Vernon Lee (Violet Paget)

Wordsworth English

William Wordsworth

Wordsworth

 1770~1850. A representative poet of the English romanticism. Wordsworth, Samuel Taylor Coleridge, and Robert Southey are called ‘The Lake Poets.’ He and Coleridge published Lyrical Ballads in 1798, which is the most important book of the Romanticism. Other famous works of Wordsworth are The Prelude (1850) and others.
 Despite the importance Wordsworth had in the literary history, Vernon Lee’s mentions to Wordsworth were rare. However, they have a lot in common.

The Prelude

 As shown in The Prelude, Wordsworth tried to establish himself by recalling “spots of time.” His longing for the past is similar to that of Vernon Lee. While Wordsworth tried to revive “spots of time” by immersing himself into nature, Vernon Lee tried to do the same thing by immersing into art, and it is accomplished by way of “empathy” into art. Lee calls nature or landscape laden with the memories of the past “genius loci.” Empathy and genius loci are the important key words to understand Vernon Lee’s works.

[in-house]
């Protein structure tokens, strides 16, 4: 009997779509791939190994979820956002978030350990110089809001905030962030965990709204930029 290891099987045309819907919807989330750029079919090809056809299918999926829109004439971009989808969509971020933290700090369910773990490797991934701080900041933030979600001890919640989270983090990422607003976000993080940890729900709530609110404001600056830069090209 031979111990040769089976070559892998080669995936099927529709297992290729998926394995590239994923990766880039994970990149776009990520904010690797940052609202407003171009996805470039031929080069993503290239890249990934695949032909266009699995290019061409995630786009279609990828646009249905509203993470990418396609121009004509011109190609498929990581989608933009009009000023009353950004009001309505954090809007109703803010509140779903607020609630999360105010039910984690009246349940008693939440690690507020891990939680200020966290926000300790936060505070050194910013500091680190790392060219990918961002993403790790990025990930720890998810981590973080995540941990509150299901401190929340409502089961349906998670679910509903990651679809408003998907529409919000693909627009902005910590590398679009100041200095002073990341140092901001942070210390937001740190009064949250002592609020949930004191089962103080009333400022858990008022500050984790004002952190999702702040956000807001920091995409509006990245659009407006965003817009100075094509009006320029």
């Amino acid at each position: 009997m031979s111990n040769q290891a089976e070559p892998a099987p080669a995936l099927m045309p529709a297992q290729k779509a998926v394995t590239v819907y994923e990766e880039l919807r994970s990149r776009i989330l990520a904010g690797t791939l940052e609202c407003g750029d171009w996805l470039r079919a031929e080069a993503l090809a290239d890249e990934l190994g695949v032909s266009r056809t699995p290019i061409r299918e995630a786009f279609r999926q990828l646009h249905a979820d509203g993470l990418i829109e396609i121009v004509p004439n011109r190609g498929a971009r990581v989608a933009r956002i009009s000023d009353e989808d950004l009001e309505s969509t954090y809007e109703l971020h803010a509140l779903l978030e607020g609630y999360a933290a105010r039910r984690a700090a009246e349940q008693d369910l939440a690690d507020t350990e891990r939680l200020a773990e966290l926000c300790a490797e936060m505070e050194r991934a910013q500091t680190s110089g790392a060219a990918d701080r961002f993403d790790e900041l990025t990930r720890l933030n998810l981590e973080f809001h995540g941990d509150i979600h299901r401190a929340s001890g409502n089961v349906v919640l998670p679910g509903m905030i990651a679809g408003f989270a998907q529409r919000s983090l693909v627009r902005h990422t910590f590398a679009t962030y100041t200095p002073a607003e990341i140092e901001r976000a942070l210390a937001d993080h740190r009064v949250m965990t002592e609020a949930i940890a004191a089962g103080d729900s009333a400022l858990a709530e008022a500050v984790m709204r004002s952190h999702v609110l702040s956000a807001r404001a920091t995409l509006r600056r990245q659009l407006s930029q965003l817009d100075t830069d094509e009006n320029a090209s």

In Juvenilia, Lee refers to a phrase appeared in a Wordsworth’s poem: "the world is too much with us" and writes this phrase often comes up in her mind.

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